The open source community is up in arms after the publication of a 'misleading and confusing' report that said more vulnerabilities were found in Linux/Unix operating systems than in Windows last year.
As we return to work this first week of 2006, Linux users with the post-holiday blahs, cabin fever or seasonal affective disorder should be glad to know there is a lot to look forward to this year.
The DCC Alliance, made up of several Linux distributors which are attempting to add LSB (Linux Standard Base) 3.0 compatibility to Debian Linux, has not had an easy time of it.
So these observations which follow are of my first encounter with Linux (which occurred about a month ago - early Dec). They are offered for general interest and likely amusement of the ‘Nix aware among you. These comments are longish - but contain just some of the many items I observed.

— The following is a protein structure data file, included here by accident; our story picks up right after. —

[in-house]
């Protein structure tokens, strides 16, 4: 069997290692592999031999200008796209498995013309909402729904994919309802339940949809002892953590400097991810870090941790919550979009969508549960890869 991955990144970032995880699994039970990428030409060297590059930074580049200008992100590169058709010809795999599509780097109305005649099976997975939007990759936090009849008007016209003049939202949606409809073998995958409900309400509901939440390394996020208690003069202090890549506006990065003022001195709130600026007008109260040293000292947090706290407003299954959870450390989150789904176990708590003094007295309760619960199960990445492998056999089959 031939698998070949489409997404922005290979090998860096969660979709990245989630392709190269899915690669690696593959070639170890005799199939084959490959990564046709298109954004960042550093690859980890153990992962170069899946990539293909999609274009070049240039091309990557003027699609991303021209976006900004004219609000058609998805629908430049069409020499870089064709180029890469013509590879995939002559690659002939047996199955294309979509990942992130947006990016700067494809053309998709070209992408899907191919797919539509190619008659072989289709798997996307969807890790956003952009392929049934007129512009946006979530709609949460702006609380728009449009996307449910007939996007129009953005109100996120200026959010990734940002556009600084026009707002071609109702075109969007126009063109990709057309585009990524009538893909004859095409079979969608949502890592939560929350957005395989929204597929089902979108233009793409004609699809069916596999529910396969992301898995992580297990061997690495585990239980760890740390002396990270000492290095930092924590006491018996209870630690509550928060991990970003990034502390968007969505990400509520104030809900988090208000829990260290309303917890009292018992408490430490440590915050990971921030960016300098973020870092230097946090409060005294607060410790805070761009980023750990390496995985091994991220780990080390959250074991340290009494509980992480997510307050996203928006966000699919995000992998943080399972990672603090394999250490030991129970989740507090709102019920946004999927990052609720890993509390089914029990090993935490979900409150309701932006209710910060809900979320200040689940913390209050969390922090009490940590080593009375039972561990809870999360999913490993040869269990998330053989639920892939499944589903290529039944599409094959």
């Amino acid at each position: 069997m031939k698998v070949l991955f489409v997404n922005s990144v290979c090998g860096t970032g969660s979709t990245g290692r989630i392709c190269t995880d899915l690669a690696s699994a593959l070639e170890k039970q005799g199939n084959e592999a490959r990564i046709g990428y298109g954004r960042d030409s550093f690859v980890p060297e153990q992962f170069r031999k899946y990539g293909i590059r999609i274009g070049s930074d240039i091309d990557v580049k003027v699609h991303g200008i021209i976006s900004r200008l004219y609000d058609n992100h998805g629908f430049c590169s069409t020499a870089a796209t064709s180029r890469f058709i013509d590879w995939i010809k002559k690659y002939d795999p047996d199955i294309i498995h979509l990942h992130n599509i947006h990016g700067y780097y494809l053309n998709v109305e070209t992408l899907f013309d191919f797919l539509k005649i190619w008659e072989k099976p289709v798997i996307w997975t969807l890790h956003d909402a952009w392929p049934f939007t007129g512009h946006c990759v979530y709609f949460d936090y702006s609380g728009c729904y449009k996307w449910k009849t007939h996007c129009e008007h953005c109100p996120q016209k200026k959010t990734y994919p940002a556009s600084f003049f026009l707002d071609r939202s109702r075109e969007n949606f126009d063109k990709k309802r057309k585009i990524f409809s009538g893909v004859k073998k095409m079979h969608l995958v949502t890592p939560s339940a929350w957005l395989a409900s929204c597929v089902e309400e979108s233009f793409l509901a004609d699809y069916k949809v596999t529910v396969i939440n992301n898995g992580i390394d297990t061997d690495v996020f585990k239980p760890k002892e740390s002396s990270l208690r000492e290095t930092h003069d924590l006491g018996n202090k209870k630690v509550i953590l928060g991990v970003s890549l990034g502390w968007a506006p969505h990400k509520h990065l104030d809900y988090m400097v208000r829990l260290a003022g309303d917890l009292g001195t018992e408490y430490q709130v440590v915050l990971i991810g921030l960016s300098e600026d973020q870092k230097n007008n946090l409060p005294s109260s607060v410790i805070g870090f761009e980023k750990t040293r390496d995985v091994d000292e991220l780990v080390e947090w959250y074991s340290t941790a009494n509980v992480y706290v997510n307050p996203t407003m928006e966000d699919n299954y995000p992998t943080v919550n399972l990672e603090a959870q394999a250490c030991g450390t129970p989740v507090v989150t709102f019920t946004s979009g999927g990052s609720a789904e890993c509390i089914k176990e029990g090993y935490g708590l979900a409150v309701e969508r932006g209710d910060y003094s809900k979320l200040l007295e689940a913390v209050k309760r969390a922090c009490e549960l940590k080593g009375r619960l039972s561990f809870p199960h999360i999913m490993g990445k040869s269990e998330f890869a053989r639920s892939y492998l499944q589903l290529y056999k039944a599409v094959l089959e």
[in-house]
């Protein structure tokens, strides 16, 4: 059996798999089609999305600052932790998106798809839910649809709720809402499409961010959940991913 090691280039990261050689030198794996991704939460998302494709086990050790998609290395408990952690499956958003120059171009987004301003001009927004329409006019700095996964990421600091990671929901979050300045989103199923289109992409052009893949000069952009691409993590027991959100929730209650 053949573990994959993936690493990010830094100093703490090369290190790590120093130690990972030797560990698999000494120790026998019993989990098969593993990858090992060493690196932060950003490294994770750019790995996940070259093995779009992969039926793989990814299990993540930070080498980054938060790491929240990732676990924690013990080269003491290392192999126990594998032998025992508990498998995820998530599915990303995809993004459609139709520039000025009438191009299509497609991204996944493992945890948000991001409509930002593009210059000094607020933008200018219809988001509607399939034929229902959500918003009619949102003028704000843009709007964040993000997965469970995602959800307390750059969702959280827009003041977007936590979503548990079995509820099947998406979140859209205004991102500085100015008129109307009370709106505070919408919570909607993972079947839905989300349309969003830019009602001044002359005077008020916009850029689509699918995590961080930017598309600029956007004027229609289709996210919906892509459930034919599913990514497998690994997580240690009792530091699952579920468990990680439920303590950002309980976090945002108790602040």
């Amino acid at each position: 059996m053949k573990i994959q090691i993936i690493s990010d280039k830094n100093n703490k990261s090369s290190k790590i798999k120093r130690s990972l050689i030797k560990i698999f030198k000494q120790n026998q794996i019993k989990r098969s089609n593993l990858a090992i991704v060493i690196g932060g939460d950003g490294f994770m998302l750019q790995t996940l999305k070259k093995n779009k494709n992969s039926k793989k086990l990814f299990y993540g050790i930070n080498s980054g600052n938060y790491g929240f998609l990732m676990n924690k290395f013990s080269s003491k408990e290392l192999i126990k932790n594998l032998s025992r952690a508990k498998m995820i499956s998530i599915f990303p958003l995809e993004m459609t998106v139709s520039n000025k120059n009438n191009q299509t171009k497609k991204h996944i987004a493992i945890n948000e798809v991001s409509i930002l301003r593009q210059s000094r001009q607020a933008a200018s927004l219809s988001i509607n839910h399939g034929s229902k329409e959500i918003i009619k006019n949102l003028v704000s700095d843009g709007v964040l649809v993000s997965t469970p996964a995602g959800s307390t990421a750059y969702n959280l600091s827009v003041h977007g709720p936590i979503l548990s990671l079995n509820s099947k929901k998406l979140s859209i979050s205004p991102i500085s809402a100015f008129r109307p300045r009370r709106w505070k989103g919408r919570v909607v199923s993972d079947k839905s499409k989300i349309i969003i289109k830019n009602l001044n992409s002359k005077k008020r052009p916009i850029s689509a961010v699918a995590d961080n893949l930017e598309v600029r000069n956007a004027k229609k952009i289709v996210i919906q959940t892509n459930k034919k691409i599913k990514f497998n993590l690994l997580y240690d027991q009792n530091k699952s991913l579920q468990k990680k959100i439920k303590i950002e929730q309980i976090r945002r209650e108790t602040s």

Like everybody else who has been watching Microsoft try to figure out how to compete with Apple's ipod I've been waiting for the MS folks to launch a competing service. Well now it looks like they're about too. And if the placeholder site's favicon and the netcraft site report is any indication that site'gonna be running linux.
The uptake of Linux clusters based on the high-speed networking standard is about to climb, according to a kernel developer
A quiz that helps decide which version of Linux to install on a desktop has attracted thousands of daily hits even though it's still in beta testing, according to quiz-creator Zegenie Studios.
For years I have had an on-again/off-again relationship with desktop linux. My old flame: Debian running fvwm. Over the years, however, we have both changed. So, I first downloaded the Kubuntu live CD, burned it, and booted it on my laptop.
A small but growing percentage of computer users today reap the benefits that Linux offers: cost savings, improved security, and more flexible, customized working environments.